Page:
Anthony Waichulis: Advocating Informed Laissez-Faire in Art
Anthony Waichulis: Advocating Informed Laissez-Faire in Art

This is part 3 of a 9-part series. To see the full series, see At the Confluence 

The increasing prevalence of photography has fundamentally changed the way representational art is created and perceived in the modern day. At the Confluence examines how some of today’s artists have responded to the shift.

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As far as painter and art instructor Anthony Waichulis is concerned, it is a realist painter’s prerogative to use photography in a painting—no chosen method should invalidate an artwork or artistic endeavor.

“For me a successful creative endeavor is about the manifestation of the idea through a process that is personally fulfilling,” he said in a phone interview. “It’s a simple equation—and if someone wants to include an optical element in the manifestation of their ideas, fine.”

(Courtesy of Anthony Waichulis)
(Courtesy of Anthony Waichulis)

When it comes to art students, however, Waichulis advises caution. He compares learning to draw with learning math.

“Sometimes handing a child a calculator right off the bat may hamper them from grasping the numbers and a deeper understanding of numbers and mathematical operations later on,” he said.

Learning to See

Waichulis is head instructor at Ani Art Academy Waichulis, the first of a group of free art schools dedicated to providing students with the visual vocabulary of realism—draftsmanship, anatomy, elements of perception, and various representational painting methods.

Waichulis describes his curriculum as “learning how to organize material on a flat surface” to create a convincing representation of reality. Basics include how to control the darkness of a pencil.

“Our program is based on a mimicry of nature; being able to explore how light defines [the] natural world, as well as understand how we perceive the natural world,” Waichulis said.

Students start with 2-D-to-2-D translation, learning to accurately copy drawings of accurate anatomical features, and then progress to 3-D-to-2-D translation, or drawing from life.

A detail from "Setting the Stage" by Anthony Waichulis. (Courtesy of Anthony Waichulis)
A detail from “Setting the Stage” by Anthony Waichulis. (Courtesy of Anthony Waichulis)

Despite all the technical rigor practiced at Ani, instructors don’t prescribe or suggest any aesthetic—in terms of content, style, and method, it’s all hands-free from graduation day. Painting in Photoshop is as valid as painting in oil.

“We eventually encourage all artists to explore all technology available to them, as long as those technologies aren’t robbing them of some developing skill set that would allow them to take full advantage of that same technology,” he said.

“The technology available to us becomes more robust every day. Many new generations of creatives are willing and excited to incorporate the technology of the day to manifest their ideas.”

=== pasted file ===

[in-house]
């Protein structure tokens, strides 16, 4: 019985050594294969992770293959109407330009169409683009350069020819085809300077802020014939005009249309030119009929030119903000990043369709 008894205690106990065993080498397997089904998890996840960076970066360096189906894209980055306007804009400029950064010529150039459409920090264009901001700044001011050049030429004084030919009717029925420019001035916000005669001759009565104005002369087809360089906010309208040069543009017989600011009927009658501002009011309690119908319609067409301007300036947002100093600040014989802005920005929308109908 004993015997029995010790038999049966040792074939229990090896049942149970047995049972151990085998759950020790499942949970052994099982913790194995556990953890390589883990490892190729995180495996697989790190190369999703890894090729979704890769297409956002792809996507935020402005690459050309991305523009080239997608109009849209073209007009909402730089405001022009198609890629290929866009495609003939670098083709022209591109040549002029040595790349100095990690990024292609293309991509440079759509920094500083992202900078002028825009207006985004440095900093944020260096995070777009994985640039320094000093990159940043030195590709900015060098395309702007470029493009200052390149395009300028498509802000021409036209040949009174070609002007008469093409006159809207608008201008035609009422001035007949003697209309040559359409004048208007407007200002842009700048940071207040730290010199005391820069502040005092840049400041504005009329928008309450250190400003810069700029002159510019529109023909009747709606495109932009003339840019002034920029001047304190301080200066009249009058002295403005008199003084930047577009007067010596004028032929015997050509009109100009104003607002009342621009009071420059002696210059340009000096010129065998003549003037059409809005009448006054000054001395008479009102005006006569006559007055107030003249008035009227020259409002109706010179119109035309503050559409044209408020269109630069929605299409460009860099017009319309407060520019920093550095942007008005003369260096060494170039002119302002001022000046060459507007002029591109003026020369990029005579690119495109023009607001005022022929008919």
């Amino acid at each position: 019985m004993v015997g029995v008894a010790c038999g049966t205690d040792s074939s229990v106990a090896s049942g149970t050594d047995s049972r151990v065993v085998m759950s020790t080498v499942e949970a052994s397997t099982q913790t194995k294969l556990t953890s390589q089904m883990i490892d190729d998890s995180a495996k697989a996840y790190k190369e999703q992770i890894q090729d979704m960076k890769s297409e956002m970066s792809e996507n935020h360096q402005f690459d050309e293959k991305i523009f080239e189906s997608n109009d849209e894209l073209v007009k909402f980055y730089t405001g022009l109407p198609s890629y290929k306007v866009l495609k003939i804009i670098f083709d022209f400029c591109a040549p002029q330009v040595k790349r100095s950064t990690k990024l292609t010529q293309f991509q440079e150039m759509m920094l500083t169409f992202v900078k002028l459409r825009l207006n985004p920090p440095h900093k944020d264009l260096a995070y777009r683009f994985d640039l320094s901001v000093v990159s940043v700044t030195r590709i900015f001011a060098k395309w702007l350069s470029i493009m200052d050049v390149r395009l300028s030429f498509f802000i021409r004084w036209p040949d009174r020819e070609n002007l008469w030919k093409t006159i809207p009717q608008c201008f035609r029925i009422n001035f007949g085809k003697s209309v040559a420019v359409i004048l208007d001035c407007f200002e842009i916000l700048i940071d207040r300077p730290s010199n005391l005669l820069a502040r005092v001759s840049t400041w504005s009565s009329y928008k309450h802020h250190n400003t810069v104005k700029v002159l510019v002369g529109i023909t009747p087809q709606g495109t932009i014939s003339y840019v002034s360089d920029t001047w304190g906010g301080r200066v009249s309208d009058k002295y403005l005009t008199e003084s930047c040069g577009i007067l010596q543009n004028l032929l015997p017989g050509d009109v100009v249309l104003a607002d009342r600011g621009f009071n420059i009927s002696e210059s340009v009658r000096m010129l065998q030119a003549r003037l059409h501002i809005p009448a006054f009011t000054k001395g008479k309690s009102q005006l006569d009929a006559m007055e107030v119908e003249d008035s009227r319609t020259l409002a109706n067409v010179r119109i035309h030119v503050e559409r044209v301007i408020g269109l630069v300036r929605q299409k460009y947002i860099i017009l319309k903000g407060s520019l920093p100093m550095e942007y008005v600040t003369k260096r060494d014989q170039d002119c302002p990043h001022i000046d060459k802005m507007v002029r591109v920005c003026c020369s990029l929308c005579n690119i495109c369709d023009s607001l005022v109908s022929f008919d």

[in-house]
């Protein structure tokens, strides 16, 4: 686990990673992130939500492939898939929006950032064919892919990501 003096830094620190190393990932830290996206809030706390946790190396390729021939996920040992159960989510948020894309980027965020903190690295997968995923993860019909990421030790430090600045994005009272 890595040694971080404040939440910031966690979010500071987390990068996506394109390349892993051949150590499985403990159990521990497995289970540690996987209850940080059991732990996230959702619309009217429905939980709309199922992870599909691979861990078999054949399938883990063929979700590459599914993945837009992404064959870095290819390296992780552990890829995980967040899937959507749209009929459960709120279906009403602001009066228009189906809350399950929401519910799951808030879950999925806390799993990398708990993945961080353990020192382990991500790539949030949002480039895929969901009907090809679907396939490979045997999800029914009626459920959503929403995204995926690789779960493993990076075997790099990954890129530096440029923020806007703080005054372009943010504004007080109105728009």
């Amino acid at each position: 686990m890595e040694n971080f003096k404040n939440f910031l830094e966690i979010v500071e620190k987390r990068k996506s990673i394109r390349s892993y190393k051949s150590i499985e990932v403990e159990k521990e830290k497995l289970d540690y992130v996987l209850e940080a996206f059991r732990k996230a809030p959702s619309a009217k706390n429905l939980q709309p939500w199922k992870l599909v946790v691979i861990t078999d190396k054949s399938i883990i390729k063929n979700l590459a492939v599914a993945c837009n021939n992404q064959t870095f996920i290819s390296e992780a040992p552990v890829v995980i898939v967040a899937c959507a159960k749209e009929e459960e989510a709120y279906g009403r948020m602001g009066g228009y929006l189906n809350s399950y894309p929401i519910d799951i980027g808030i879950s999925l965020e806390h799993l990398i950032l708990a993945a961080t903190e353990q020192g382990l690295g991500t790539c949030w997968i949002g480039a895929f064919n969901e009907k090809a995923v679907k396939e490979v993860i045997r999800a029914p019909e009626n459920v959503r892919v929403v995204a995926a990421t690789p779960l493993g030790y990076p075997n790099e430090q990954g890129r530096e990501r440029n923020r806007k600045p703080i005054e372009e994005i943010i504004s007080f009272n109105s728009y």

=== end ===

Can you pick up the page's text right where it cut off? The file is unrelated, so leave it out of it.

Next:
Perception and Prejudgment

In his nonteaching career, Waichulis paints trompe l’oeil works of art. He chooses a variety of thematically related small objects and flat images, and composes them to create smooth, illusionistic oil paintings that toy with viewers’ depth perception. He references life, photos, digital references, and his imagination.

Because a great deal of his work seems like photorealism or hyperrealism, viewers who like photorealism praise its realness; and viewers who don’t, sometimes assume that it’s a lesser work because photos may have been used.

He cautions against trying to read into an artist’s process just by looking at the work, and dismissing it based on an assumption.

"Paradise" by Anthony Waichulis. (Courtesy of Anthony Waichulis)
“Paradise” by Anthony Waichulis. (Courtesy of Anthony Waichulis)

“If an artist uses a level of material organization to produce a very convincing depiction of nature that’s beyond what people may expect, people automatically assume there’s some mechanism in play making the job easier,” he said.

No matter what goes into a painter’s process, however, photography becomes an equalizer when it comes to sharing images on the Internet.

As Waichulis lamented on Facebook:

“You know—I work so hard to build a believable illusion of actual 3D objects—but when the final product is photographed it all flattens out all over again. It’s a shame—but it is the only way I could share it with many that cannot see it—to which I am then granted the ever-popular ‘Wow, looks like a photo.’ *Walks away sad with Charlie Brown posture …*”

Tweet @EpochArts with your thoughts on the series using the hashtag #confluence

For more of Waichulis’s perspective, see his article “The ‘Pitfalls’ of reading about Photography ‘Pitfalls’.”

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